Top Federal Reserve policy makers met yesterday to confront a dilemma: how to keep inflation undercontrol and the U.S. economy out of recession with oil prices up more than $8 dollars a barrel in a month.
The problem is not just that the Iraqi invasion of Kuwait sent oil prices soaring, but that it happened at a time when the economy had already lost its wind and inflation was stubbornly high. Higher oil prices only made the Fed's dilemma more acute.
"The jump in oil is like a tax on the economy and a bubble on the inflation rate," said analyst Ray Stone of Stone & McCarthy, a financial markets research firm. "It's got to be a tough time at the Fed."
In fact, it is no less of a tough time for the U.S. economy. While there is no sign of a serious nationwide slump, some parts of the country and some industries are headed downhill, unemployment has begun to rise and higher oil prices have begun to work their way through the economy. Consumers were already spending cautiously when the invasion occurred, and some forecasters fear the new uncertainty about economic prospects will cause them to zip up their pocketbooks.
So far this month, all of the economic data have pointed to a softening of the economy. For instance, the number of payroll jobs fell in July, while retail sales rose a scant 0.1 percent and factory output was unchanged from June.
Part of the Fed's problem is that it has an admittedly powerful but ultimately quite limited tool with which to effect work -- the rate at which it supplies money to the U.S. banking system. Normally, if it pours more money into the system, both short- and long-term interest rates fall. If financial markets fear that the additional money will lead to higher inflation, however, long-term interest rates -- which generally are set by market forces rather than the Fed and are quite sensitive to expected inflation -- could rise.
For a moment, put yourself in the shoes of Fed Chairman Alan Greenspan or one of the other key central bank officials who sat around the table in the Fed board room yesterday.
Even if you favored easing monetary policy to give a boost to the economy -- lowering short-term interest rates by adding cash to the banking system -- you might have paused. If financial markets took the move the wrong way and bid up long-term interest rates because of a fear the Fed was abandoning its effort to bring inflation under control, then easing policy might backfire. After all, the level of long-term rates is usually more important to the economy than short-term rates, most economists believe.
Suppose, on the other hand, that your principal concern is making sure that inflation does not get out of hand (several of the officials around the table yesterday have taken that position in the past on the grounds that the way to maximize long-term economic growth is to lower inflation). In that case, you did not want to pump money into the economy at a faster rate.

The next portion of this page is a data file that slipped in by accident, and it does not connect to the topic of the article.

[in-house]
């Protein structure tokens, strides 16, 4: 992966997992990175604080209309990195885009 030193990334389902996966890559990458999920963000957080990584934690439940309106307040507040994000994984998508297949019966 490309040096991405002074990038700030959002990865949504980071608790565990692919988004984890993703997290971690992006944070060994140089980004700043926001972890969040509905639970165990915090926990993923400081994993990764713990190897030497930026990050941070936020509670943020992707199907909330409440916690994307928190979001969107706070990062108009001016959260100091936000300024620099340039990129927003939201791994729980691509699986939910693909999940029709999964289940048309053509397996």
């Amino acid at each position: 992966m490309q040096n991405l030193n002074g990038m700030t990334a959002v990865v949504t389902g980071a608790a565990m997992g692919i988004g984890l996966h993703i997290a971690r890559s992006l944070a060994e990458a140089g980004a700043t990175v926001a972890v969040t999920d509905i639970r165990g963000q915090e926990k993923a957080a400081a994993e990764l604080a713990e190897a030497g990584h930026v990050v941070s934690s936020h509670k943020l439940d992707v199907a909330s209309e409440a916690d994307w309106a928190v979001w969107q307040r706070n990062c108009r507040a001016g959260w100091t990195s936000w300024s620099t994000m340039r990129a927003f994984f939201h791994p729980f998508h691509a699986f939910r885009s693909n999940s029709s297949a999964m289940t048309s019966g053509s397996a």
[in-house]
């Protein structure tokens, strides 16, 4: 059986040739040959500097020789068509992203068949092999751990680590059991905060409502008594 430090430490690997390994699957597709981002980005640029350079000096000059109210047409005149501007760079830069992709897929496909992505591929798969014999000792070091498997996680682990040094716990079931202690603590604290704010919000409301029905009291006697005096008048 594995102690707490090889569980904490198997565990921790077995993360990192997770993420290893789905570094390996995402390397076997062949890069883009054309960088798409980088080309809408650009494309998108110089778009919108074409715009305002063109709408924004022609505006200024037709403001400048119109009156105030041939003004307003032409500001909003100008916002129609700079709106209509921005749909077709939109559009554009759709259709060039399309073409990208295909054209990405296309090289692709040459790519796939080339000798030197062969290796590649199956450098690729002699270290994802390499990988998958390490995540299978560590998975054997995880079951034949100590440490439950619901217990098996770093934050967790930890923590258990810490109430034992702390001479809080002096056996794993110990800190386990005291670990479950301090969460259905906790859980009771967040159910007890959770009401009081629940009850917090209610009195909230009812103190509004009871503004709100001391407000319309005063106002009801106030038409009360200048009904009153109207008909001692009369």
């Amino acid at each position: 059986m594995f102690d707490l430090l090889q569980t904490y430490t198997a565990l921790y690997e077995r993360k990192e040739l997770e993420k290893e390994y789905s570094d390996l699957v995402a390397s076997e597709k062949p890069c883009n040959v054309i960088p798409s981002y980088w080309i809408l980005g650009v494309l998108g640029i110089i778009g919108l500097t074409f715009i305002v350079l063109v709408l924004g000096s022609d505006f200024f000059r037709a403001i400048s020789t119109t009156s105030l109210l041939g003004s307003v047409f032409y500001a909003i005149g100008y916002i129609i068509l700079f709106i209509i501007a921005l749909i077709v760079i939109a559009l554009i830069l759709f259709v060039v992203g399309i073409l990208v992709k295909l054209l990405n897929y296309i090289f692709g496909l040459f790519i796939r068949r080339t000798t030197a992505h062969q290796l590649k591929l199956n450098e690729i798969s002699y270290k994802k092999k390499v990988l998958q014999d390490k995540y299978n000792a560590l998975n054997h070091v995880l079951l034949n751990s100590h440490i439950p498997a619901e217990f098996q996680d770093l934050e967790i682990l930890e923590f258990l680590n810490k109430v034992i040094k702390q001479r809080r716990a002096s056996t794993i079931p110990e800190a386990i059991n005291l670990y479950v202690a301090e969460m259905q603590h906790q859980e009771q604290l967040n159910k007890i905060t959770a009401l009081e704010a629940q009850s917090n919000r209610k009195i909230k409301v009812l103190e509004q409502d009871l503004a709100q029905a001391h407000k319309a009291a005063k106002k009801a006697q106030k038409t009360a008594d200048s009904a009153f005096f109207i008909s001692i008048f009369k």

Nevertheless, even an anti-inflation hawk might hesitate to stand by while the economy drops into a recession if only for fear of a political backlash against the Fed that could restrict its freedom to fight inflation in the future.
Of course, Fed policy is only one of myriad influences on the economy. The economy might well move into a recession, or stay out of one, regardless of whether the central bank seeks to lower short-term interest rates.
As usual, the Fed made no announcement about any decisions it made yesterday. Stone and most financial analysts expect the Fed to lower rates slightly, though not necessarily right away.
Another aspect of the Fed's dilemma is that foreign exchange traders, focusing on the weakness in the U.S. economy, believe short-term interest rates are headed downward. Since that means a lower return on investments here, there is less demand for dollars and its value has been falling compared to the Japanese yen, German mark and several other currencies. A lower dollar can help spur U.S. exports, but it also makes imported goods more costly, which adds to inflation.
Meanwhile, with the Japanese and most West European economies growing faster than that of the United States, central banks in the other countries have been raising interest rates to keep inflation from worsening. That probably makes it less likely that long-term rates will fall significantly here short of a sharp economic slump, many analysts believe.
All in all, it probably was not much fun to sit around that Fed table yesterday. Whatever else it can or cannot do, Stone noted, "The Fed can't control oil prices."